Answer? With the AHL Henderson Silver Knights, the Las Vegas Golden Knights affiliate. At only 27 he is considered an old man in the AHL trying to get back into the show. Younger prospects with more upside get call ups when opportunities emerge. Whether he'll find a path back to the big club is to be determined. Likewise, Michael Frolik, aged 33, is battling it out in Europe continuing his professional hockey career after getting passed over by the league.
Professional hockey is a cruel business. One day you could be standing at the draft podium reveling in the fact you've just become the first overall pick in the NHL draft. Next, you find yourself plodding away in the AHL trying to reestablish dominance that so easily came to you when you were a teenager. And as the years pass you're joined by others who once had potential and are now just trying to hang on. Maybe catch a little bit of magic, get hot at the right time when the big club needs a call up. Just trying to do everything you can to keep the dream alive and get the bills paid. More than likely the ride will be over by the time you hit 30.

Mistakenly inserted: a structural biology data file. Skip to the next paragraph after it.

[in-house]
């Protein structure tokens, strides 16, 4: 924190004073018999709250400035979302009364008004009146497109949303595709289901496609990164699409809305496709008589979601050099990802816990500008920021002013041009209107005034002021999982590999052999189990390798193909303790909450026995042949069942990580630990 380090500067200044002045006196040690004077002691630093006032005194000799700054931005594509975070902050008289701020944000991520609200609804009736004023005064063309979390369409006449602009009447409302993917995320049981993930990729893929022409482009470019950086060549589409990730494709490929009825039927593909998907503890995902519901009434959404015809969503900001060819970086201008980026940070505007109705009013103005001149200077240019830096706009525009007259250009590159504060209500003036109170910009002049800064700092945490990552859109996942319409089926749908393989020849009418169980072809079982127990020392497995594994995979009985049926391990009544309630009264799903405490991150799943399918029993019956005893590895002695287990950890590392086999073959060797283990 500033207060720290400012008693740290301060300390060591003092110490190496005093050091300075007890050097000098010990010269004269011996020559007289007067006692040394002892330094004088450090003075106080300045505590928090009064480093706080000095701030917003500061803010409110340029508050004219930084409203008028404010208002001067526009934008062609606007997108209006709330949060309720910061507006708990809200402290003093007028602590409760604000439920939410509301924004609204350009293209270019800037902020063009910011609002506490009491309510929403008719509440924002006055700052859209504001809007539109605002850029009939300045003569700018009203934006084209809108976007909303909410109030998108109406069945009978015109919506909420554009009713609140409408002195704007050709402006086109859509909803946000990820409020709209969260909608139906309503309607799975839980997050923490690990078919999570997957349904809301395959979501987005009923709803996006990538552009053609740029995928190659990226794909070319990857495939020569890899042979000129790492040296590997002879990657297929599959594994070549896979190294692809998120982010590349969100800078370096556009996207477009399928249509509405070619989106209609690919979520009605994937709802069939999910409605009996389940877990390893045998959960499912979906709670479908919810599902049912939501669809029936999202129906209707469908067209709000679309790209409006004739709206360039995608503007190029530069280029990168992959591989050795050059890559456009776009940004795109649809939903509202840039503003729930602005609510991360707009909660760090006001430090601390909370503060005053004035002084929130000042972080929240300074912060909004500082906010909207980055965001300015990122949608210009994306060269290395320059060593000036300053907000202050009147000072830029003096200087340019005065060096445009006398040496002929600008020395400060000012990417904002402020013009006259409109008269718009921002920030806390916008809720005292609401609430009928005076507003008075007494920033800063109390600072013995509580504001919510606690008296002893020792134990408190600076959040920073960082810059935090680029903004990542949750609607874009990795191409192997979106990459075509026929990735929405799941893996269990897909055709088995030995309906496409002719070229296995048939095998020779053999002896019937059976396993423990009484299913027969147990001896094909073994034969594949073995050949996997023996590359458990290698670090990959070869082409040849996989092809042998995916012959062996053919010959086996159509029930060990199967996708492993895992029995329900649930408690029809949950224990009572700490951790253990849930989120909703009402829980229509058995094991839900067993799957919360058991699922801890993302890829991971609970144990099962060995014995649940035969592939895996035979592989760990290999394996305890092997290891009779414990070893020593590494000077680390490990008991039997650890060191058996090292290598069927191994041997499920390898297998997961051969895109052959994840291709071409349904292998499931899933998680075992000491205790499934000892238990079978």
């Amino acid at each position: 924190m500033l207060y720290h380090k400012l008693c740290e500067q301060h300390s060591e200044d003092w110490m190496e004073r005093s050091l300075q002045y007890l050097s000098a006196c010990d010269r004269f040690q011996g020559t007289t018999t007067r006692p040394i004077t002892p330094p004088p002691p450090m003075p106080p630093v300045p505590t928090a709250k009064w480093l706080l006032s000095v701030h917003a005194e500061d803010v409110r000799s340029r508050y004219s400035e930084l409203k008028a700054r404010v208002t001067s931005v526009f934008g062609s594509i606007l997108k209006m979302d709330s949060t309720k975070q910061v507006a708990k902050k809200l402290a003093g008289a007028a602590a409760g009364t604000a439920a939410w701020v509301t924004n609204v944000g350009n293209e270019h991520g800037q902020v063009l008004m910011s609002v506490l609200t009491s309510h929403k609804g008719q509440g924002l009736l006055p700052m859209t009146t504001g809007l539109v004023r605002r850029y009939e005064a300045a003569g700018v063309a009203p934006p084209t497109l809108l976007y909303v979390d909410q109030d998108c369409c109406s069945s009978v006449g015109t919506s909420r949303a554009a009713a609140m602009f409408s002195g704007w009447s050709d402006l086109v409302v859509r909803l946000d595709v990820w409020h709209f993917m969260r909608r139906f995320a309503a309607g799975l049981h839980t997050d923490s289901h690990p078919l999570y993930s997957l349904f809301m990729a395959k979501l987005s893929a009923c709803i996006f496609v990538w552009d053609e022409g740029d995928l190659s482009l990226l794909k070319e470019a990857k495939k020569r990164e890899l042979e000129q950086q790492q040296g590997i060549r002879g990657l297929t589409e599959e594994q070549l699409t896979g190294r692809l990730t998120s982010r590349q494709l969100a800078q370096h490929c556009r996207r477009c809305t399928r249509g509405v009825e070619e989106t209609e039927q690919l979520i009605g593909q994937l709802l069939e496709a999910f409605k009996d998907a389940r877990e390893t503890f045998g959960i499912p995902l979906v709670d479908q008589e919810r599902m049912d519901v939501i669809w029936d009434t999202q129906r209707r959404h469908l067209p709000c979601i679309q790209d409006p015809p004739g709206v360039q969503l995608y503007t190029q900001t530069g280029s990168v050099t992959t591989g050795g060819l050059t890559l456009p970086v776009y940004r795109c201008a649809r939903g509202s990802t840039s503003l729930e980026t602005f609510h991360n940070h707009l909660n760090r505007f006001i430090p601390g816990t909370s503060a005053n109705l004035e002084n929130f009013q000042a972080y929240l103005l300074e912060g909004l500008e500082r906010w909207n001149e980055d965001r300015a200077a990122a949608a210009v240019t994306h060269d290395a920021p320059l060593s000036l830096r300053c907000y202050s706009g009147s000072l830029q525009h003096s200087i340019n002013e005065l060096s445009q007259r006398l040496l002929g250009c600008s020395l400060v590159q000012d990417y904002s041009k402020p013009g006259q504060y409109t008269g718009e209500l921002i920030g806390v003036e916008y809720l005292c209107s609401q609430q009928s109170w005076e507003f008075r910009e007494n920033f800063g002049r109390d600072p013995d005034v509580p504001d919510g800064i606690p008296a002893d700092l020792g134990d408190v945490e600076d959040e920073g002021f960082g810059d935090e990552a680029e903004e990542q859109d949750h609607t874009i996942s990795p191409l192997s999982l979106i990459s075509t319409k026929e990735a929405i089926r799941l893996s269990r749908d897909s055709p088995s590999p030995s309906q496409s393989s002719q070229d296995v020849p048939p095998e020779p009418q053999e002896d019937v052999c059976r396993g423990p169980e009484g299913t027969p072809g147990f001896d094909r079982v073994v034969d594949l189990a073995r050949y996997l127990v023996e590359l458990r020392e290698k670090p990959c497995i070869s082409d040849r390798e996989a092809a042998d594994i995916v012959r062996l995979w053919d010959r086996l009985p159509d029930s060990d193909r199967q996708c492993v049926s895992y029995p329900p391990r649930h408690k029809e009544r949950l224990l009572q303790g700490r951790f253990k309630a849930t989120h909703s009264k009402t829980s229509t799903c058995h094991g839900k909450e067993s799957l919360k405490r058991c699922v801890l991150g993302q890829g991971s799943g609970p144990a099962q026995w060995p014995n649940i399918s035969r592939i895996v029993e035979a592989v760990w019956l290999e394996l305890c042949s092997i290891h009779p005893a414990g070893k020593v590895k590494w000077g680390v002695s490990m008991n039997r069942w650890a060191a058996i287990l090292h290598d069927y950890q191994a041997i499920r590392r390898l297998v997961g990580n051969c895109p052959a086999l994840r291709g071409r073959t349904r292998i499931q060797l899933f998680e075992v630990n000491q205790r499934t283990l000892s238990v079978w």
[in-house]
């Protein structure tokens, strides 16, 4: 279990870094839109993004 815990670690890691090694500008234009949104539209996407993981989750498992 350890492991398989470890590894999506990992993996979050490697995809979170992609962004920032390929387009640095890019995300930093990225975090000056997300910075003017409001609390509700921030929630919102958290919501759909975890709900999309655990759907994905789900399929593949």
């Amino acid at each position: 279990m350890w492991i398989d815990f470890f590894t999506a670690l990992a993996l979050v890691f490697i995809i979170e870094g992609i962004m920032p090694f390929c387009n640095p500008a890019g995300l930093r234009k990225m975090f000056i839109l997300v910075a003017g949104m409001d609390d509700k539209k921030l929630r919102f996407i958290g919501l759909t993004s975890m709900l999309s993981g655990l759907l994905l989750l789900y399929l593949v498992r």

Life moves fast for 20-year olds. If you can't keep up, it's time to move on. Or should you?
I recently started playing organized old-man league baseball. Rec league for players who love the game and don't want to give it up. Leagues are comprised of anyone and everyone. Players, like me, who once achieved fame and glory on high school baseball fields. D1 college athletes who once had dreams and aspirations of making the big leagues until injuries or a lack of talent derailed their dreams. Semi-pro players who never quite made it. Pro players who just can't let go of playing competitive ball. Yet when you hit your 40's, age regresses your abilities and no amount of training or desire will ever restore your 95 mph fastball, bat swing speed, or whatever metric scouts would use to judge your performance. All of a sudden you're just a regular human walking this planet doing normal people things. And that's OK.
Maybe that's why we all love a good story about an un-drafted free agent beating all odds and becoming a respected NHL veteran. Or, rookies making their NHL debut after many in the league have already retired. There's still hope, passion, desire for anyone toiling away in the minors. I applaud Pouliot for sticking with it. Maybe there are a few more stories yet to be written in his hockey career. If not, there's always old man rec leagues. Winning championships feels damn good at any age.